The problem with Lawrence is the culture. A lot of their work has been Defense and nuclear energy related, which means that LL scientists have high security clearances and a big bureaucratic organization mindset. It’s nice to have all that infrastructure if you’re a research scientist, but breakthroughs in wind and solar are unlikely to come out of that kind of organization. You need more than a garage, but creative types tend to prefer looser environments, as found at Google or Apple, for example.

    Chu is a typical former LL guy. He understands climate science, but can’t bring himself to detach from nuclear power or even gas and coal, since, like most LL members, he’s caught up in the culture of gigantism. You know, the same thing that killed the dinosaurs and the megafauna mammals. And now, maybe us, with our giant trucks, bombs, and houses.

  2. MapleLeaf says:

    Excellent news! Congratulations to Dr. Santer, very well deserved.

  3. climate undergrad says:

    Santer’s achievements also include (to my understanding) finding a critical error in the UAH satellite measurement process, refuting multiple other Michaels/Singer et al BS (ie warming is not statistically significant), and admirably dealing with harassment (some outright and some disguised as FOI requests.)

    Congratulations Dr. Santer!

  4. Steve Bloom says:

    Not to excuse it, but that phrasing is pretty stndard scientist-speak when it comes to predicting the future.

    Mike, Chu’s association was with Lawrence Berkeley National Laboratory (LBNL), an entirely different institution notwithstanding the similarity of the name.

  5. Mike Roddy says:

    Steve Bloom, you’re right, but both LBNL and LLNL often work together on papers and projects. Both are managed by UC Berkeley and DOE. Maybe I’m being unfair, but when I see oil money pouring into my old school, and nuclear industry and defense money supporting their research labs, I become skeptical about their inclination to develop truly cutting edge energy solutions.

    Obviously some very smart people work there, and do important research. I tried to get a collaboration going with LLNL in the 90’s over government sponsored and supercomputer designed improved structural steel software, and the Lawrence director was very supportive.

    My point about Chu was that he’s turning into too much of an “all of the above” without recognizing the need to get off fossil fuels soon. Long term and amorphous plans won’t get er done. And whether Chu’s attitude derives from either of the Lawrences was just a guess.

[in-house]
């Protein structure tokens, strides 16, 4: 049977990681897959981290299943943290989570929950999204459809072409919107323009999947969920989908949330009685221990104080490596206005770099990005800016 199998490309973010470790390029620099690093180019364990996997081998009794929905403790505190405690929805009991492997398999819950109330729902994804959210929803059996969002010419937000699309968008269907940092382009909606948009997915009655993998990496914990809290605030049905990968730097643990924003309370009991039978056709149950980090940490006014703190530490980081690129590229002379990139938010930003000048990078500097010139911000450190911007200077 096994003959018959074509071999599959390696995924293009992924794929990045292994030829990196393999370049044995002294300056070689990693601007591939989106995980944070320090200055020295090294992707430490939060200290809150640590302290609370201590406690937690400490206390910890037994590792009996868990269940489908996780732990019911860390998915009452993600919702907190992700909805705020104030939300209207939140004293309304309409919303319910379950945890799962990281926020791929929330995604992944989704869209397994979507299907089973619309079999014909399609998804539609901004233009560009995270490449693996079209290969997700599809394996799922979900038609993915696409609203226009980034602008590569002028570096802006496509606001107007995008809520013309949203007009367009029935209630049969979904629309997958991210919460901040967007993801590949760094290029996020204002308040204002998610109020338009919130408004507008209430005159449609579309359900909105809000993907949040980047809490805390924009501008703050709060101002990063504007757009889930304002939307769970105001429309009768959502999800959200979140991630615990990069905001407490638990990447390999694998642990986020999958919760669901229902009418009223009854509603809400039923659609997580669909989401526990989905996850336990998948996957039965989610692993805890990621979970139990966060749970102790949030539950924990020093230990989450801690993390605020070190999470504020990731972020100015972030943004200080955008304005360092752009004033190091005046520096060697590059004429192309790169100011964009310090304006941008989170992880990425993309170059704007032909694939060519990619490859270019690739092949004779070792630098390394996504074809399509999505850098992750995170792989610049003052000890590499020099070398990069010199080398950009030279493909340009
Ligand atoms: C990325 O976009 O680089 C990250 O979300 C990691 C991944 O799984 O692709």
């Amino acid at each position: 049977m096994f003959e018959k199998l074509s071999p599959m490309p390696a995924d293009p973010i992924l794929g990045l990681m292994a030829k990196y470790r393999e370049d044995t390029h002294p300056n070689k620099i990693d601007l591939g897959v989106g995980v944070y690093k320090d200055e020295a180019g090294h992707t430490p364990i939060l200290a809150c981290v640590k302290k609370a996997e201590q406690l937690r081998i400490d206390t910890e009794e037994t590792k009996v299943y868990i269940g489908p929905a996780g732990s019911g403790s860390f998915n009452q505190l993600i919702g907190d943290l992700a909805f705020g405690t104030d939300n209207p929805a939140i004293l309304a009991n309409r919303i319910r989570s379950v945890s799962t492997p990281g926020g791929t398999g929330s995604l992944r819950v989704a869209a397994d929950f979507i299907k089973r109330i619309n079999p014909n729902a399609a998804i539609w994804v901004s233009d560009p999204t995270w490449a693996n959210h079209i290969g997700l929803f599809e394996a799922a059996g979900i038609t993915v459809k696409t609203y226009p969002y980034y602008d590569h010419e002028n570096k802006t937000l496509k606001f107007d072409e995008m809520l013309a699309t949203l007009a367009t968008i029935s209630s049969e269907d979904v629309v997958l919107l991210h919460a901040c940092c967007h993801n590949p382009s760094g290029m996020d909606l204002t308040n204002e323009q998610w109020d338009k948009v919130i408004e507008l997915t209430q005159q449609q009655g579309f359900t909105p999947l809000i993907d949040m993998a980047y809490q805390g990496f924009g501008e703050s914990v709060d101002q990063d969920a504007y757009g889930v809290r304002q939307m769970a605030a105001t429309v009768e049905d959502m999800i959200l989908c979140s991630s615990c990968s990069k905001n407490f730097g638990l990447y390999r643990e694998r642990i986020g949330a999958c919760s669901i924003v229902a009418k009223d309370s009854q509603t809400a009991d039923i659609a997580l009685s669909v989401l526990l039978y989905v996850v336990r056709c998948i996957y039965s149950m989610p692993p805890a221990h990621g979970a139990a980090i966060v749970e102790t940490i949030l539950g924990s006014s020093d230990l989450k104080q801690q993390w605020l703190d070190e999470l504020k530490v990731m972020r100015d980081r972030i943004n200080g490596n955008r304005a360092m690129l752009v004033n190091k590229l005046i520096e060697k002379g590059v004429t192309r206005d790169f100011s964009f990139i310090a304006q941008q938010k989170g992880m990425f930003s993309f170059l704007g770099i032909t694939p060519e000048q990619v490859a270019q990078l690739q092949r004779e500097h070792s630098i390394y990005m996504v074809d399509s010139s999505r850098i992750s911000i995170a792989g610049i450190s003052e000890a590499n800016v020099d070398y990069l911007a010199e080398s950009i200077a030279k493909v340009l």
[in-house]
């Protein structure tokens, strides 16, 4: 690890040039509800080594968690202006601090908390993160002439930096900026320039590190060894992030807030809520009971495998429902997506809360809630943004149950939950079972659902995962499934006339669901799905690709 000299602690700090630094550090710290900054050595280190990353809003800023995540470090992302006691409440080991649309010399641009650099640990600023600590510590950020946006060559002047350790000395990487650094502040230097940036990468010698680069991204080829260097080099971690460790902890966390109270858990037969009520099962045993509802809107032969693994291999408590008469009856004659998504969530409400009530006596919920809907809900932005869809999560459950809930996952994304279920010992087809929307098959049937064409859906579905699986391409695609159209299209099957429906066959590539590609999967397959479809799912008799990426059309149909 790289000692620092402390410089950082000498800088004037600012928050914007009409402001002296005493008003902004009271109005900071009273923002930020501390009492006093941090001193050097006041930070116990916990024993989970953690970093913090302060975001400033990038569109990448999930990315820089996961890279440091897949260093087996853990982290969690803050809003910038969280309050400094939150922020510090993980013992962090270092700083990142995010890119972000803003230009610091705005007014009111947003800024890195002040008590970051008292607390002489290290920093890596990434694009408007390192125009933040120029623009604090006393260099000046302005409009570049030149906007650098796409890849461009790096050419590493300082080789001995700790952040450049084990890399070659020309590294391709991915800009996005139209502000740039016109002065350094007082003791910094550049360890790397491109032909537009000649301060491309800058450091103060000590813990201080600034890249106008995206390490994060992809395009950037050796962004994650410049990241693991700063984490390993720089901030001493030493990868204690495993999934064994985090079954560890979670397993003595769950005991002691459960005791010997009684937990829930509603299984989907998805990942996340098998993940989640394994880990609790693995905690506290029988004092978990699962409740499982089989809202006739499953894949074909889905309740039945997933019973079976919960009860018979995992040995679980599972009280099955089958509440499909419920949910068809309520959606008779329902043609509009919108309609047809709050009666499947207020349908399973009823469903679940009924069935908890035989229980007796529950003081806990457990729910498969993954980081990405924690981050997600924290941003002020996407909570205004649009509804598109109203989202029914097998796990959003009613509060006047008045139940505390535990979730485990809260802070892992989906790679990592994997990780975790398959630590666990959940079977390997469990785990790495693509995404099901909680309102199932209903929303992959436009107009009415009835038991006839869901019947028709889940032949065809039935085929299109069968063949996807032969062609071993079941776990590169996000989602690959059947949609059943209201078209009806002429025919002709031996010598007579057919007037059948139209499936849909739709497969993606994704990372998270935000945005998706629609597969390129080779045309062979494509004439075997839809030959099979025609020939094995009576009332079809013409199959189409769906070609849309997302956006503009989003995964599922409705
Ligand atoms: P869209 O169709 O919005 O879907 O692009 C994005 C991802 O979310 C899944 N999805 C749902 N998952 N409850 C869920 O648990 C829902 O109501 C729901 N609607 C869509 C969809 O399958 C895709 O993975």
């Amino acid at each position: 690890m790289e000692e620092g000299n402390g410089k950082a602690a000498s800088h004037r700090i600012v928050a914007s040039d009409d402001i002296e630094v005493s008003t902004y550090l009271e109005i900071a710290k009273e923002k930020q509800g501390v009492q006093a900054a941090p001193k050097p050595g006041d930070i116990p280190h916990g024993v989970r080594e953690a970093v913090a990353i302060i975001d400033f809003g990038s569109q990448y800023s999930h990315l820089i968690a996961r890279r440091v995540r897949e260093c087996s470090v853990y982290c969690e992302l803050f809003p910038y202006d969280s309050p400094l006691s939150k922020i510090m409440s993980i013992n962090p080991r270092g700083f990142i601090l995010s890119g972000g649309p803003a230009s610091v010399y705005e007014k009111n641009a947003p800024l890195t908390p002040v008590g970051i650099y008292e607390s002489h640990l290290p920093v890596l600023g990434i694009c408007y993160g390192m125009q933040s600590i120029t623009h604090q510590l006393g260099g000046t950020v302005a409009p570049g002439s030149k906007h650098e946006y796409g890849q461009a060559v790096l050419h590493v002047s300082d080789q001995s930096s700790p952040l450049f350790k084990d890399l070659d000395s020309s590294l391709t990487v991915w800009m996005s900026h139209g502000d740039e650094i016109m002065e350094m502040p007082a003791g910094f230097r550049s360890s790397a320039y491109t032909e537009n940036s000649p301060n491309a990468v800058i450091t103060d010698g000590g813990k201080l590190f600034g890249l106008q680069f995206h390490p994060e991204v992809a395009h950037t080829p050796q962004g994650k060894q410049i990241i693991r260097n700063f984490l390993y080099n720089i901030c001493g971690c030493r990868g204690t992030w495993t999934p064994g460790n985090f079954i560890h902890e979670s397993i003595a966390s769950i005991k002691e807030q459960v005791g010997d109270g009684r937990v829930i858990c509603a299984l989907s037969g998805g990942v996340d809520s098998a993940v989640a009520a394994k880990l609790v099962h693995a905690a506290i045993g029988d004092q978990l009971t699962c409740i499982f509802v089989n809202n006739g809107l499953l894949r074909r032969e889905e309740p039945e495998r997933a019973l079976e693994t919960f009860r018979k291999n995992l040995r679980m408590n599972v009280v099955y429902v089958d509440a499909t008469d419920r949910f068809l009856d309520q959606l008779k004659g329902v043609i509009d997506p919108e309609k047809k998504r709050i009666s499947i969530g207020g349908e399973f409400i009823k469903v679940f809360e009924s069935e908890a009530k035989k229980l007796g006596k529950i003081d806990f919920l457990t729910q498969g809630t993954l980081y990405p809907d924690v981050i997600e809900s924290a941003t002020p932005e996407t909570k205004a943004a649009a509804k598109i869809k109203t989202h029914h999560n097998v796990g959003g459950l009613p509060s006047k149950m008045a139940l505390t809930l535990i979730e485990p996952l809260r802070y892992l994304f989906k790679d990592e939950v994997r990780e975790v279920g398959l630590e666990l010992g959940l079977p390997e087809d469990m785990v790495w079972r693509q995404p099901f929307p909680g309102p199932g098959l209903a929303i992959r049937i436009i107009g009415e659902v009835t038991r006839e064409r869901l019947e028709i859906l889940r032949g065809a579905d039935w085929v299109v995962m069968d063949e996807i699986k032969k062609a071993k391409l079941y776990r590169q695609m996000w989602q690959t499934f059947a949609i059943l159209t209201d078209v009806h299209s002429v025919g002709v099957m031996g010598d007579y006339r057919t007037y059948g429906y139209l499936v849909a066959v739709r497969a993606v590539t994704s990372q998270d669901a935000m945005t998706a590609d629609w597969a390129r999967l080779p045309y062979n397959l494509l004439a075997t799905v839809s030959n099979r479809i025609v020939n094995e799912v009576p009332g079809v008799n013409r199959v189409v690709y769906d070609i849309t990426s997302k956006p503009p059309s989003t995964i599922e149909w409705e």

6. Neal J. King says:

    Mike, not only was Steve Chu’s association with LBNL, not LLNL; but it was only for 5 years. Before then, he was at Stanford; before then, at Bell Labs. No connection with LLNL at all.

    The main issue I have with Chu is that he hasn’t taken a very strong attitude of “search out and destroy” the climate-change denial in the US and among the press. He has the scientific standing and the rhetorical ability to do that; and it would free up so much scientific and political energy. This is loads more important than second-guessing the engineers responsible for oil-well plugging.

  7. Mark Shapiro says:

    Mike Roddy –

    The point about gigantism is well taken. Even the best scientists, and others, can fall prey to the bigger-is-better seduction.

    Here’s the challenge. How do we marry all this insight to a little optimism? If optimism is too much, how do we comport ourselves to keep Joe’s readers working towards the goal, and to bring as many others along with us as possible?

    It’s a tough job. Worth it, but tough.

  8. MarkB says:

    Congratulations, Dr. Santer. Well-deserved.

  9. Richard Brenne says:

    Santer is great. His work includes doing the outside audits of the 12 largest climate models, and they’ve found that the average of the models typically performs better than any of the models alone. Also Santer is an avid mountain climber, and was among the group that was the last to climb Mt. St. Helens before it erupted in 1980.

    And speaking of being the last to climb a major volcano before it explodes, that is something Senator Inhofe might want to try. . .

  10. Dr. Santer is a national hero and a climate hero. The honor is most well deserved. A big congratulations!

  11. greenfyre says:

    Times headline April 27, 1940?

    “WWII likely to be one of the major foreign policy problems of coming decade”